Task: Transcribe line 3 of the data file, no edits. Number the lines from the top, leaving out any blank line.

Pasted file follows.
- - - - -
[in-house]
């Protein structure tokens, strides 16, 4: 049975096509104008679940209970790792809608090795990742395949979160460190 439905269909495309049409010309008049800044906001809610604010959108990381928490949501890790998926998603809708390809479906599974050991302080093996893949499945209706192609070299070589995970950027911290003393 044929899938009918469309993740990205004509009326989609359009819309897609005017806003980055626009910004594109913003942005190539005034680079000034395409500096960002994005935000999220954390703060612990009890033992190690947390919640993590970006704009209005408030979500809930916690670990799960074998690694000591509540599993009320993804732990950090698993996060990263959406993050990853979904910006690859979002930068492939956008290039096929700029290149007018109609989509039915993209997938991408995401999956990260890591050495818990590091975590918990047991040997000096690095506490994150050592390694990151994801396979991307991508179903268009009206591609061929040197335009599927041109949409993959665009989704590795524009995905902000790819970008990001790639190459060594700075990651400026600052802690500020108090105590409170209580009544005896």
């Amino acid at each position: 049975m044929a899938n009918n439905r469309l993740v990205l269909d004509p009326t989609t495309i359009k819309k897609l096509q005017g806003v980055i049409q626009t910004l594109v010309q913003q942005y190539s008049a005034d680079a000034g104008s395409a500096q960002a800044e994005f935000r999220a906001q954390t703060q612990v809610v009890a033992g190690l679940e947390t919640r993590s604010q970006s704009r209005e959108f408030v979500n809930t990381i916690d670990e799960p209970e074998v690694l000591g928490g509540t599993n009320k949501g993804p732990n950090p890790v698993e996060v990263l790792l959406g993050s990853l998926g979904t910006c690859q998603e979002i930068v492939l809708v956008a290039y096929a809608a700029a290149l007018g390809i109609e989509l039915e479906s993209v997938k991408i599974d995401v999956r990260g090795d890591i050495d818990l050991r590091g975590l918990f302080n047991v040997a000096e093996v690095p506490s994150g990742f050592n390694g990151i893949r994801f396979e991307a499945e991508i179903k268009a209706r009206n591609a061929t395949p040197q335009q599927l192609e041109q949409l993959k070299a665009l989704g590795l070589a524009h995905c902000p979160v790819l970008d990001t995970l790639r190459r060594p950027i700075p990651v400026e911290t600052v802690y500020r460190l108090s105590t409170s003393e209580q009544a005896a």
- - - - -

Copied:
């Amino acid at each position: 049975m044929a899938n009918n439905r469309l993740v990205l269909d004509p009326t989609t495309i359009k819309k897609l096509q005017g806003v980055i049409q626009t910004l594109v010309q913003q942005y190539s008049a005034d680079a000034g104008s395409a500096q960002a800044e994005f935000r999220a906001q954390t703060q612990v809610v009890a033992g190690l679940e947390t919640r993590s604010q970006s704009r209005e959108f408030v979500n809930t990381i916690d670990e799960p209970e074998v690694l000591g928490g509540t599993n009320k949501g993804p732990n950090p890790v698993e996060v990263l790792l959406g993050s990853l998926g979904t910006c690859q998603e979002i930068v492939l809708v956008a290039y096929a809608a700029a290149l007018g390809i109609e989509l039915e479906s993209v997938k991408i599974d995401v999956r990260g090795d890591i050495d818990l050991r590091g975590l918990f302080n047991v040997a000096e093996v690095p506490s994150g990742f050592n390694g990151i893949r994801f396979e991307a499945e991508i179903k268009a209706r009206n591609a061929t395949p040197q335009q599927l192609e041109q949409l993959k070299a665009l989704g590795l070589a524009h995905c902000p979160v790819l970008d990001t995970l790639r190459r060594p950027i700075p990651v400026e911290t600052v802690y500020r460190l108090s105590t409170s003393e209580q009544a005896a």